We harvest stormwater from the East Geelong drainage system. We store it for re-use in the dam in Eastern Park.
Water from the drainage system is diverted to the dam. It is stored in the dam until we need it for irrigation.
We are use the water for:
Using recycled water reduces how much drinking water we use for irrigation. The stormwater harvest dam could save up to 30 million litres of drinking water each year. The amount of this saving depends on the amount and timing of rainfall we receive.
Location in Eastern Park
The water storage dam is located in the southern part of Eastern Park.
This exact site in Eastern Park was a lake until 1925 when it was filled in to create a cricket field.
How does it work?
The dam is designed as a stormwater harvesting and reuse system. Water harvested from stormwater drains in East Geelong goes through a gross pollutant trap. This picks up large bits of rubbish.
Water goes into a rock filled sediment pond and settles. When this pond is full it overflows into the main dam. It holds about 4 million litres and takes up an area of approximately 7000 square metres.
The dam has an important practical function in storing water. We wanted it to fit well in the parkland so it has been designed to look like a natural water body. This helps to improve the existing flora and fauna biodiversity of the area.
Indigenous plants have been planted around the water's edge to assist in the water cleaning process. Water birds including ducks and herons come regularly and other animals including bats drink from the dam.
A walking path around the dam connects to the Eastern Park Circuit pathway. This makes it easy to walk from Ryrie St into the park and to the Geelong Botanic Garden.
The dam is similar to other water bodies around Geelong like Grinter Reserve, McLeods Watering Hole (Drysdale), Ballyang Sanctuary (Highton) or Seagull Paddock (North Geelong).
From the water’s edge the slope of the batter is gradual for 10 metres before reaching a maximum of 2 metres deep when full.
The edges of the dam have been designed to Royal Surf Lifesaving Guidelines to have a gradual slope. Plants create a physical barrier to deter people from getting into the area.
The system is designed to only draw off the top 1 metre for re-use. Water will always be in the basin unless we have abnormally long dry periods. When this happens the natural evaporation can dry out the dam.
Where will the water come from?
We harvest the rain falling on a 47 hectare suburban area of East Geelong. It flows into the existing stormwater pipes and is then diverted into the stormwater harvest system instead of flowing into the open concrete channel, between the East Geelong Golf Club and CSIRO.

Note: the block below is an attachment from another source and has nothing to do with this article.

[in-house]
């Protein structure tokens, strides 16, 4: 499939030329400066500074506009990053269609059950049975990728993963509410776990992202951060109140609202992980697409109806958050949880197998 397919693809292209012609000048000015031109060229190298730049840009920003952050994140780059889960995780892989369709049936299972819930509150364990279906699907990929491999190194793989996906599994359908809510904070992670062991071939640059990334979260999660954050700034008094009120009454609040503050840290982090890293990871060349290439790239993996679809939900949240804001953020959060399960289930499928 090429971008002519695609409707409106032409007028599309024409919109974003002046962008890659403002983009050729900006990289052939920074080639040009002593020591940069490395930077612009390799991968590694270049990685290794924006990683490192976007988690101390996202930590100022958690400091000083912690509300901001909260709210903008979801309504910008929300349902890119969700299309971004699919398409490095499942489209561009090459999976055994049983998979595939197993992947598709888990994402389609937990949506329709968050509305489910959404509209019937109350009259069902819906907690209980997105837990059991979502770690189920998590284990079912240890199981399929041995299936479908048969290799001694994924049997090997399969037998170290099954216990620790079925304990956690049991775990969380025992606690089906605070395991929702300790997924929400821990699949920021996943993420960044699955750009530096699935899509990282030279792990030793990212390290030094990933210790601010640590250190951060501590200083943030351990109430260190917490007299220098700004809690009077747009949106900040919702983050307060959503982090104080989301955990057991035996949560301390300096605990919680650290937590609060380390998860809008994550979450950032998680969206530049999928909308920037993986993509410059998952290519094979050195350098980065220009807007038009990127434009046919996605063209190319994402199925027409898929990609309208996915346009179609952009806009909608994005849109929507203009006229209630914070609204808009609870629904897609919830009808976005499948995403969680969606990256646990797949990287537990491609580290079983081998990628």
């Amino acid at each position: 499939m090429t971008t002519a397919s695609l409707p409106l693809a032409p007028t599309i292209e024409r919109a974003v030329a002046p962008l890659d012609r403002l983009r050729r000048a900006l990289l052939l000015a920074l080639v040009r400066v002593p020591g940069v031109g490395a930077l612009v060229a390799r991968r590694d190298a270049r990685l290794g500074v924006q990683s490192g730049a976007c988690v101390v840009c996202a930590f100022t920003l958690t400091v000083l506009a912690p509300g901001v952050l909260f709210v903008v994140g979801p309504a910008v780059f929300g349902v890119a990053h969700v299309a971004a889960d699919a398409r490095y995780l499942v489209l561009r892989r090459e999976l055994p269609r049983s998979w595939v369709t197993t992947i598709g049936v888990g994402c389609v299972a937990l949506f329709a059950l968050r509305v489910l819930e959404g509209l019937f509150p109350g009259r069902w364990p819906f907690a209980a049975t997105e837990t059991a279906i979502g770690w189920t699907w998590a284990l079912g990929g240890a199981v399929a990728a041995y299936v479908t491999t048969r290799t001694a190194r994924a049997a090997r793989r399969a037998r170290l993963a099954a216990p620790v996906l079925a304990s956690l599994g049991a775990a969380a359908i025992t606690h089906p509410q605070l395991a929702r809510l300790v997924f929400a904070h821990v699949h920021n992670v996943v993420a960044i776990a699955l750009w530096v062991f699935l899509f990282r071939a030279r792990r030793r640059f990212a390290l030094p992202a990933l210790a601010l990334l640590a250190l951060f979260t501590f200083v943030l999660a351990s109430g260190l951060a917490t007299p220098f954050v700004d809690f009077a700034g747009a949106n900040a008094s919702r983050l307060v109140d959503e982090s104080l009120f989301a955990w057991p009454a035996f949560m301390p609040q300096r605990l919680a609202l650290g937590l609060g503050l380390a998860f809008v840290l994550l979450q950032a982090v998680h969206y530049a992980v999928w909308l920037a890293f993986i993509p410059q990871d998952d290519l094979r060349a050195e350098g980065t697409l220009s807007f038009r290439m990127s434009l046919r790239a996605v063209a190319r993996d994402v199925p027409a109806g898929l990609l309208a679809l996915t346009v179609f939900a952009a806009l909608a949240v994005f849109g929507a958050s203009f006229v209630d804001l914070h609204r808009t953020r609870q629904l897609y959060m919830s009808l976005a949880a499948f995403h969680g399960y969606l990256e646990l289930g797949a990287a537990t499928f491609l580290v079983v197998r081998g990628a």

Being an older suburban catchment the stormwater quality is very good.
Heritage, cultural and environmental significance considerations
A significant amount of investigation was done to determine the impact of this project on the existing flora, fauna and rich heritage values of this site. Heritage Victoria granted a permit for this project.
A flora and fauna study provided us with a thorough understanding of the site and determined where the best locations for infrastructure would be.
No trees needed to be removed as part of the project. In fact new trees have been added to the ring of Red Gums surrounding the dam.
Our Sustainable Water Use Plan identified the Geelong Botanic Gardens in the top 10 water users for Council. The Botanic Gardens is a unique natural and cultural resource for our community.
This project has been modelled to replace approximately 90% of the 30 million litre water demand at this site. The water is used for Council’s ongoing tree maintenance and establishment program for Eastern Park.
Mosquitoes thrive in stagnant and shallow water. This system has been designed to replenish itself approximately 20 times a year. Therefore the water will be constantly turned-over with new stormwater supplies.
The water is shallower around the edges for safety but most of the water is too deep for mosquito breeding. The site has been added to Council’s sites to monitor for mosquito populations and will be treated if required.
The stormwater comes from an old suburban area of East Geelong with no runoff from industry. We have a high reuse demand for this water and inflows are approximately 70 million litres per year.
The water will turnover around 20 times a year and greatly reduce the risk of the water becoming stagnant, unsightly and smelly.
A litter trap has been installed prior to the water body to capture everything down to 5 millimetres in size and reduce heavy metals and phosphorous loads.
Vegetation has been designed around the edges of the water to assist in the removal of nutrients.
The water is treated with a sand filter to break all particles down to 200 micron in size and ultra violet light to reduce ecoli and pathogens before being used for irrigation.
The Australian Government’s Water for the Future initiative contributed $415,000 and Council $515,000 to this $930,000 project.
Relocation of soil
The spoil generated from the excavation was used to improve the level of the adjacent oval. The remaining spoil was used to create a slightly raised embankment on the eastern side of the water storage.
This embankment forms the base for the pathway for visitors. No soil was required to be taken offsite greatly reducing the need for heavy vehicles to leave the site and disturb the surrounding neighbourhood.